The City of American Falls will provide free fiber optic internet access to all residents

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AMERICAN FALLS — In partnership with a Rockland-based communications company, the City of American Falls will soon offer free fiber optic Internet access to all residents.

As Mayor Rebekah Sorensen told EastIdahoNews.com, this plan advances efforts already in place to create better opportunities for residents. The city currently provides Internet in city parks and offices, and is “excited” to provide this opportunity.

“Technology is advancing everywhere, so we don’t want to be left behind,” she said.

Going a step further, Sorensen continued, this type of access creates an appeal for new residents and small businesses in American Falls. She thinks the new internet, along with other new things the town has in the works, will encourage people to stay and the town’s kids to come back after college.

The fiber optic internet hotspots will be provided to the 1,474 homes in American Falls by Direct Communications, a family business based in nearby Rockland. Development of the fiber optic network, which will include a state-of-the-art process called microtrenching, is expected to be completed by 2023.

KaLee Ralphs, the company’s spokeswoman, told EastIdahoNews.com that they have been working on similar programs with other rural towns in Idaho to “bridge the digital divide.” She added that it will be the largest such venture the company has engaged in.

“The goal is to ensure that every household that wants fiber has it in their homes,” she said.

The advantages of fiber-optic internet service over copper-wired, satellite or other wireless broadband options are significant, Ralphs said.

For starters, fiber optic cables are unaffected by the weather. Although other wired options can freeze or slow down with the heat, fiber optics retain their efficiency in freezing winters and hot summers. There is also no dish to serve as a collection point for snow and rain, nor a satellite signal that can be obstructed by trees.

“It’s underground, so there aren’t those issues,” she said. “The biggest difference I see is that the upload and download speed for fiber is the same.”

As anyone who has tried to post a video on YouTube knows, such an effort can be time consuming with other internet options.

The fiber optic system will operate throughout the city, with access or drop-off points at each interested resident’s home. Ralphs, however, expects some townspeople to refuse the service.

For several reasons — not wanting to switch providers, not understanding or believing the government will use the service to spy on people at home — some residents turned down the hotspot in every city where his company provided service. similar.

Sorensen encouraged all residents to take advantage of what she said was “a no-brainer, in my book.”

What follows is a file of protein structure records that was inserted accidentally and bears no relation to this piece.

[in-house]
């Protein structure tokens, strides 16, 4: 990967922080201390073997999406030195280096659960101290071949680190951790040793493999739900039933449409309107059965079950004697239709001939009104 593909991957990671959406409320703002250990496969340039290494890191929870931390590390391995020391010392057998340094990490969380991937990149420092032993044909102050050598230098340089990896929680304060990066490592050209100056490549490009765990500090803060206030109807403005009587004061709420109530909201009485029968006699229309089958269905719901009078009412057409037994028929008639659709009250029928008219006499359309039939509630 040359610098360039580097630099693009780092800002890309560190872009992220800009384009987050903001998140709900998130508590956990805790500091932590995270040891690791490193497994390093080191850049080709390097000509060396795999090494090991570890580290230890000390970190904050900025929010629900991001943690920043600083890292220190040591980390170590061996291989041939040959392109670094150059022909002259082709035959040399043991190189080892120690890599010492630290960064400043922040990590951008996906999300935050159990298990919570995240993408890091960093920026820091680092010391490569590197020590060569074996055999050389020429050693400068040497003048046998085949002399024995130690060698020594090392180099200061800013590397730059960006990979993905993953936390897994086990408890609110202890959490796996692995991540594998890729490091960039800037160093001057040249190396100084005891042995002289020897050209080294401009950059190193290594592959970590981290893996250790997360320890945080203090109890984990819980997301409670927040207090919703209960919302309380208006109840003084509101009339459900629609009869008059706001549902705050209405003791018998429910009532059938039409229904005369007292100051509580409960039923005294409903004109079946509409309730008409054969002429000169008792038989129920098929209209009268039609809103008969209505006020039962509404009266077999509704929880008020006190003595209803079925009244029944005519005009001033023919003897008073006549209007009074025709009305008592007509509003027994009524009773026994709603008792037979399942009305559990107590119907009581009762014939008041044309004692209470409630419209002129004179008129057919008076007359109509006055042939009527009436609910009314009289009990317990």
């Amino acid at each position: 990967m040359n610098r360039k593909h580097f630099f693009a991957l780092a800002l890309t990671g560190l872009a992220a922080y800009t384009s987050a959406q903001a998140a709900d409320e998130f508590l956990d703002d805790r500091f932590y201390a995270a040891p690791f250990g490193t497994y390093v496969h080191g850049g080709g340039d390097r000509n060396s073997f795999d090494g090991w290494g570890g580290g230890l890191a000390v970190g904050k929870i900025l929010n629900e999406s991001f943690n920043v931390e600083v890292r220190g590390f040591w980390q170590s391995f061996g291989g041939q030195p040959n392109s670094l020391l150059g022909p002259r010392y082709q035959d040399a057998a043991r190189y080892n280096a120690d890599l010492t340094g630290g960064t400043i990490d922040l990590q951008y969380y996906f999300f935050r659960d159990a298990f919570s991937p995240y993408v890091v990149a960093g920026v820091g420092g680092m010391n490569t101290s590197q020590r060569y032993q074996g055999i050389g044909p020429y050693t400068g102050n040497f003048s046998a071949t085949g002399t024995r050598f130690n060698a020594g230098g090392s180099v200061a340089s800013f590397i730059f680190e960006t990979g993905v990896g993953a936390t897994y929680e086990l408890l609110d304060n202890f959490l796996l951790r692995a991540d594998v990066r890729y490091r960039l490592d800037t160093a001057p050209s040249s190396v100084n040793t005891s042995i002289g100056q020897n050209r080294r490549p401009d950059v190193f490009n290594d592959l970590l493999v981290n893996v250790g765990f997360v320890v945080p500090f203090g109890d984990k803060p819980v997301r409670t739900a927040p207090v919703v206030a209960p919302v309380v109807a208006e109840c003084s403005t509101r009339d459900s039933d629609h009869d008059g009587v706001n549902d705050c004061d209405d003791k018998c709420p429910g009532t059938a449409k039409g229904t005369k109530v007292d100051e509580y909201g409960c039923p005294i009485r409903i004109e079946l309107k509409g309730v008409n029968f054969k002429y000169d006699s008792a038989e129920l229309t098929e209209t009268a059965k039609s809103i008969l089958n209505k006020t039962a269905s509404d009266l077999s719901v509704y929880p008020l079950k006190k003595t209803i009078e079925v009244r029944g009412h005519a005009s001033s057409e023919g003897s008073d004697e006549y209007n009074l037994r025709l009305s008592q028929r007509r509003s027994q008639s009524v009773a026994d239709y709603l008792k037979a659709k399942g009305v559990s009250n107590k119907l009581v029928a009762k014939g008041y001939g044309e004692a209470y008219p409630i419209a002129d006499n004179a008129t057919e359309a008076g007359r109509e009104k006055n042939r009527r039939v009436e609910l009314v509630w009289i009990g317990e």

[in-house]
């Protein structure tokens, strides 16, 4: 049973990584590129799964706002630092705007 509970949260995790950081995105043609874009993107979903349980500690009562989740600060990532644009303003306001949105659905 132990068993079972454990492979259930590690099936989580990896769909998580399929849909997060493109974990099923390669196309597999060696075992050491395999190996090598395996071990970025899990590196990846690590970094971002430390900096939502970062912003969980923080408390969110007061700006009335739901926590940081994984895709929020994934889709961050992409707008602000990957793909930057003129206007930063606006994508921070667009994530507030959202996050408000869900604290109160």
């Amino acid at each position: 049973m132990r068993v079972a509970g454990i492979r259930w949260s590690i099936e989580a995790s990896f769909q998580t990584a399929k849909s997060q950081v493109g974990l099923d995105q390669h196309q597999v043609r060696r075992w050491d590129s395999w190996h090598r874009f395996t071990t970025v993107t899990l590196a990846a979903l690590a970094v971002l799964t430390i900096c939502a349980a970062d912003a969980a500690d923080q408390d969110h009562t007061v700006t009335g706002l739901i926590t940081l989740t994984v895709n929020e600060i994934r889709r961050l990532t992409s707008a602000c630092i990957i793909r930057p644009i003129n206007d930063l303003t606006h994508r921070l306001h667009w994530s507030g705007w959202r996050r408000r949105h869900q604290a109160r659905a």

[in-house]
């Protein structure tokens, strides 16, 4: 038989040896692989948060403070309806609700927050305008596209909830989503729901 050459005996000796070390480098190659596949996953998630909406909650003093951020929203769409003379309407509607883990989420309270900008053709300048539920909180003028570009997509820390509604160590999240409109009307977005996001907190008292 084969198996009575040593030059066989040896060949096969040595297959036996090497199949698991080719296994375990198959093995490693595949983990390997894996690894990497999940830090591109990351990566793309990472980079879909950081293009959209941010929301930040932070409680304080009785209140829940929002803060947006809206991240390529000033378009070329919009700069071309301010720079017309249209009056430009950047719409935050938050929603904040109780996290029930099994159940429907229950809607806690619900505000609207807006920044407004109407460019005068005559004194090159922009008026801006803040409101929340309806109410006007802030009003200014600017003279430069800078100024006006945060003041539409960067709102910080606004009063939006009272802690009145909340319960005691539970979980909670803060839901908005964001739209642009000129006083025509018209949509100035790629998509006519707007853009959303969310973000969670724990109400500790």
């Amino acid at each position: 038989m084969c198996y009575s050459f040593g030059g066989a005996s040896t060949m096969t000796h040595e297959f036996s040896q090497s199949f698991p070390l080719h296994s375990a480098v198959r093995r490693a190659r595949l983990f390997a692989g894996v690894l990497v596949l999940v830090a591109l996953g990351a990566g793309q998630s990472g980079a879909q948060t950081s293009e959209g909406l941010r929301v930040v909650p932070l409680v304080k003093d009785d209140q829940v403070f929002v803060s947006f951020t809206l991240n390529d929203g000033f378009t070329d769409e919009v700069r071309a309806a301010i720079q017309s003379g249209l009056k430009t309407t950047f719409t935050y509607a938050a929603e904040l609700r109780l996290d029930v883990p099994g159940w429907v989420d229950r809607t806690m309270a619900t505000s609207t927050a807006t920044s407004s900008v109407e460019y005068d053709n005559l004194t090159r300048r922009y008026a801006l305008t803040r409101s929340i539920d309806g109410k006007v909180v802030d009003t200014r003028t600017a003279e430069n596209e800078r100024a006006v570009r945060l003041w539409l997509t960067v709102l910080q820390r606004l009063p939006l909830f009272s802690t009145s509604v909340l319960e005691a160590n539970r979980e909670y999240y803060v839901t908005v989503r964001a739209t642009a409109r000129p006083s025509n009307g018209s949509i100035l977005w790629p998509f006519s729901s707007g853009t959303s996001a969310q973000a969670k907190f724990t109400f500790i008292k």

Even if residents decide not to use the hotspot and bring fiber optic internet to their homes, the benefits of a free service that would normally cost thousands of dollars are significant.

“It would at least be wise to allow Direct Communications to put gout in their homes,” she said. “That way, in the future, if they sell or someone else comes in, it will increase the value of their house. …You don’t have to have it. But to have that option, when the cost is covered, I strongly encourage everyone to, at the very least, give themselves the opportunity.

According to Ralphs, adding a fiber optic access point increases the value of a home, on average, between 3% and 5%.

According to Ralphs, another argument that could be presented is the current lack of needs.

“Right now the city of American Falls may not need fiber,” she said. “But in the next couple of years, and with the pressure on broadband increasing over the last few years because of the pandemic…there will be huge pressure on (other) networks.”

So far, though limited, Sorensen’s communications with residents about the plan have been entirely positive.

“The people I spoke to, each one of them was like, ‘Well, when are they coming to my house?'” she said.

How quickly people start seeing their hotspots will depend on Direct Communications’ micro-slicing process.

Ralphs said this newly developed technology allows his company to dig a trench in the road, about 3 feet from the sidewalk, to lay the fiber network before filling the trench. This less labour-intensive process allows his business to bypass the electricity and water grid already in place.

“It’s quite state-of-the-art. Few companies use it,” Ralphs said. “It’s faster because you don’t have to fight with all the other utilities.”

While work has already begun, the city and Direct Communications will host what Sorensen called a “kickoff event” at noon Jan. 20.

“I really appreciate Direct Communications for giving us this opportunity, for being willing to help American Falls in this way,” Sorensen said. “It’s going to be awesome.”

“I expect good things for the city,” Ralphs said. “I hope this will attract more residents and small businesses and help them grow. We are delighted to be part of the process.

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